Bonds

Bond market action from around the world with a focus on Dim Sum debt and dollar bonds issued by Chinese firms.

State firms to beef up offshore bond stakes

PUBLISHED : Thursday, 13 January, 2011, 12:00am
UPDATED : Thursday, 13 January, 2011, 12:00am
 

China's state-owned companies will beef up their borrowing in the offshore bond market this year as they become increasingly active in overseas takeovers, according to French investment bank Societe Generale Corporate & Investment Banking.

'We expect China to be the centre stage of the international debt markets this year,' said Hong Kong-based Yves Jacob, head of Asia-Pacific for global capital markets at Societe Generale.

According to data provider Dealogic, mergers and acquisitions by mainland's state-owned enterprises amounted to US$32.3 billion last year up from 2009's US$21.9 billion.

Jacob said the many state-owned enterprises with larger funding needs for takeovers were more likely to tap the capital from the international bond market rather than the domestic market because financing costs were cheaper in the offshore market.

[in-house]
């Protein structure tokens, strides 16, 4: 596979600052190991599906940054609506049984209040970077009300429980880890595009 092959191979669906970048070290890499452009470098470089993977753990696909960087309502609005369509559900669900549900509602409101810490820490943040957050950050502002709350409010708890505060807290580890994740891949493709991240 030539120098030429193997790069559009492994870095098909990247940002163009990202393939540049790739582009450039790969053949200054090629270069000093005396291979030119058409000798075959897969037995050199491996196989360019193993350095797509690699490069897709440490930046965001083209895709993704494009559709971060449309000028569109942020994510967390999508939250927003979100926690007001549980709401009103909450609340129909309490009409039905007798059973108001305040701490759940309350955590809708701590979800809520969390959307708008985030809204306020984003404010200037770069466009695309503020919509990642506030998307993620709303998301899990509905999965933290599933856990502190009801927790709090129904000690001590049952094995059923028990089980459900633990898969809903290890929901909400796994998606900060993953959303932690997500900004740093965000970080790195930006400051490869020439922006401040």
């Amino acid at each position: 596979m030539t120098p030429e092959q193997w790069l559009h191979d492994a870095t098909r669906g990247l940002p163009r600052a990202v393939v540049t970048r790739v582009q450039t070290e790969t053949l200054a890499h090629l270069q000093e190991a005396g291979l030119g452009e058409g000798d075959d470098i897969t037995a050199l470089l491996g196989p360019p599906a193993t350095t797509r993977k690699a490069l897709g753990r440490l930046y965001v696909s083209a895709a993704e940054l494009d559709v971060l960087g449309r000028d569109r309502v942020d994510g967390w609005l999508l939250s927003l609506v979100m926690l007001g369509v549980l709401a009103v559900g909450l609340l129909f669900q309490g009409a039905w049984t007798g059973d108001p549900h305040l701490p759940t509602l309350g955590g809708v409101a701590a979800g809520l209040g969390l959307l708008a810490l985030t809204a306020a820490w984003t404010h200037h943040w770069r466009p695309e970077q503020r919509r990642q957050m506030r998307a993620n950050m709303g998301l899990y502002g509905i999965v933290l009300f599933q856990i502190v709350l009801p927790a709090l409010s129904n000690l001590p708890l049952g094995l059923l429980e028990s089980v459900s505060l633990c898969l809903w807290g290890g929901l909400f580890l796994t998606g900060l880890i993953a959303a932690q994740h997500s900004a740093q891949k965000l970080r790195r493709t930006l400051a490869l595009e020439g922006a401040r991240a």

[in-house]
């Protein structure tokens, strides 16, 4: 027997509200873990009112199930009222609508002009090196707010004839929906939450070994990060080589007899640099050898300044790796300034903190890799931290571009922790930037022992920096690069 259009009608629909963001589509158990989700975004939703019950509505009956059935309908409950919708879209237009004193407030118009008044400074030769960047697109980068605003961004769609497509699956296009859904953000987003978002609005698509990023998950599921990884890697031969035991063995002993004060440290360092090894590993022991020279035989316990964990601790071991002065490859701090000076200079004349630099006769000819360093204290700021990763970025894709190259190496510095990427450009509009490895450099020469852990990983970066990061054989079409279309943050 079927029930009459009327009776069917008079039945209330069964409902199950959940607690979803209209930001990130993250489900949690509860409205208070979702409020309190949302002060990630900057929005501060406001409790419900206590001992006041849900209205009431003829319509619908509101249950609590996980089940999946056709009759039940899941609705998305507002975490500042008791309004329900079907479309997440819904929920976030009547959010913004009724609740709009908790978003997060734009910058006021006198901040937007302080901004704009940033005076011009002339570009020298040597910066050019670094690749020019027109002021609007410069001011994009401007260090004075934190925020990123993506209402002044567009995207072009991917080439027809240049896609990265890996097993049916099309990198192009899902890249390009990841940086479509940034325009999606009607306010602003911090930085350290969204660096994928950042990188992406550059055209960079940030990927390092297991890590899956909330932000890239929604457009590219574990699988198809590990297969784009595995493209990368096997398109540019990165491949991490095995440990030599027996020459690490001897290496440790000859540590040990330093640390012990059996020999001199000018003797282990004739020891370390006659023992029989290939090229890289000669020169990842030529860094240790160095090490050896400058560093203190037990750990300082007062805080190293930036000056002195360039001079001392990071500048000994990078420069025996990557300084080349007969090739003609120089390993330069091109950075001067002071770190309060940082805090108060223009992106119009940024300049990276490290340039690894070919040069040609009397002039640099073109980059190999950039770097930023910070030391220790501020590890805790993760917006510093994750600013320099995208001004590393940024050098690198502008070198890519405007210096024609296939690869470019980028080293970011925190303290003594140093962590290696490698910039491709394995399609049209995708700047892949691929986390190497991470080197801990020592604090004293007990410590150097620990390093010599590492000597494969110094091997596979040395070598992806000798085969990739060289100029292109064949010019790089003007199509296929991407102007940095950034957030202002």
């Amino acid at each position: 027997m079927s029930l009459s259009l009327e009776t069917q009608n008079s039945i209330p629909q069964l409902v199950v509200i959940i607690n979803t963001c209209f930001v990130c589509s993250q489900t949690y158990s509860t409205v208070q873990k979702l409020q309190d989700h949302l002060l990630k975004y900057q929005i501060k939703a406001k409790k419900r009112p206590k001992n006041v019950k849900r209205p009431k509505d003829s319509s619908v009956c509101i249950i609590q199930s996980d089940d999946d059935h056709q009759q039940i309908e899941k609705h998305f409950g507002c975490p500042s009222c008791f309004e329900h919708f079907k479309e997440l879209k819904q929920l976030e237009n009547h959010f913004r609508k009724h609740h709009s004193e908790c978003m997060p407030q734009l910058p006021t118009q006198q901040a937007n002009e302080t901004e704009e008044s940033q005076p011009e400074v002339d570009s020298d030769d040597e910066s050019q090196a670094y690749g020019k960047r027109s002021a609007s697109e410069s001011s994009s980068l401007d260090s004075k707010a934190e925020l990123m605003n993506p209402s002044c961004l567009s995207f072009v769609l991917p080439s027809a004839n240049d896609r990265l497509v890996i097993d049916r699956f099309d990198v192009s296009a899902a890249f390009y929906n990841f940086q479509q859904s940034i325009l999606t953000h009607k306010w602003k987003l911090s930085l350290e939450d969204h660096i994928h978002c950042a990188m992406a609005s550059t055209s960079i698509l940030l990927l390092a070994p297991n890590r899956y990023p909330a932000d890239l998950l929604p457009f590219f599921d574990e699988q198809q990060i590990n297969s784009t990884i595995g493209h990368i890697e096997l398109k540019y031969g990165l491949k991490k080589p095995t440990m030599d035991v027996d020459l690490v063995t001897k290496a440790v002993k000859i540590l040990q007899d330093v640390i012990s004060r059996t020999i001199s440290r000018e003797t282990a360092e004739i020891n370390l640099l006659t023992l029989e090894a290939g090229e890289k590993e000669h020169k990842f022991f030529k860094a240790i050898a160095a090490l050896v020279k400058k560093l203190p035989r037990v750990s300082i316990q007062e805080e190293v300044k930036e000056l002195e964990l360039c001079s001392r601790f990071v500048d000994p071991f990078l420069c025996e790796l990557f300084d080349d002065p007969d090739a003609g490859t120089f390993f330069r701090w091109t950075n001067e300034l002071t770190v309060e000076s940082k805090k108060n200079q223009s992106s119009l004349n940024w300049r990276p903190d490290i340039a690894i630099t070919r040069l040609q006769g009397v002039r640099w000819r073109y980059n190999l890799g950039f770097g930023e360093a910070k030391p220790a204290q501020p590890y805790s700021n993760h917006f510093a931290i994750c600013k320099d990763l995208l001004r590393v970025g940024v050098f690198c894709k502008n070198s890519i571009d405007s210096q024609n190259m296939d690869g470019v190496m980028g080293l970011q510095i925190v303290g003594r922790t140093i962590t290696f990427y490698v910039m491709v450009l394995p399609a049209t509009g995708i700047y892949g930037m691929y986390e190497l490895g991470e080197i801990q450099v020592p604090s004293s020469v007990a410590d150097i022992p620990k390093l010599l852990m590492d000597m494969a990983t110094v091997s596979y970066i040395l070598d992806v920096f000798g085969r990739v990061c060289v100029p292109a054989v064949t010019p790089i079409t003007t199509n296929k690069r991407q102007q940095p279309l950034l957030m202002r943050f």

This applies to the mainland property developers, which dominated the high yield US dollar denominated bond market, raising US$15 billion last year, paying up investors more than 14 per cent in annual interest.

But the offshore yuan-denominated bond market has become another popular channel for both mainland and overseas companies to raise debt. This market has seen a number of issuance from companies, ranging from large US corporations McDonald's and unrated Hong Kong-listed property developer Shui On land. However, Jacob believes issuers with larger funding needs would continue to make use of the international bond market.

Sinochem (Hong Kong) on Tuesday sold a three-year offshore yuan-denominated bond paying investors 1.8 per cent, raising 3.5 billion yuan.

'I wouldn't say the yuan-denominated bond market has no depth,' said Jacob. It was not easy for international companies to raise yuan-denominated debt and in terms of tenor the G3 bond market can absorb bonds with longer durations, he said.

Given the concerns over the euro zone debt crisis it remains unclear whether US and European investors would continue to buy into Asian debt, said Hong Kong-based Guy Stear, head of research for Asia at Societe Generale, who estimated on average that two thirds of Asian investment grade debt was taken up by US and European investors last year.

'We have seen international investors to put a lot of money in Asia historically in equities but now also in fixed income,' Stear said.

High yield

Mainland developers dominated the US dollar denominated bond market last year, raising this much, in US dollars, $15b

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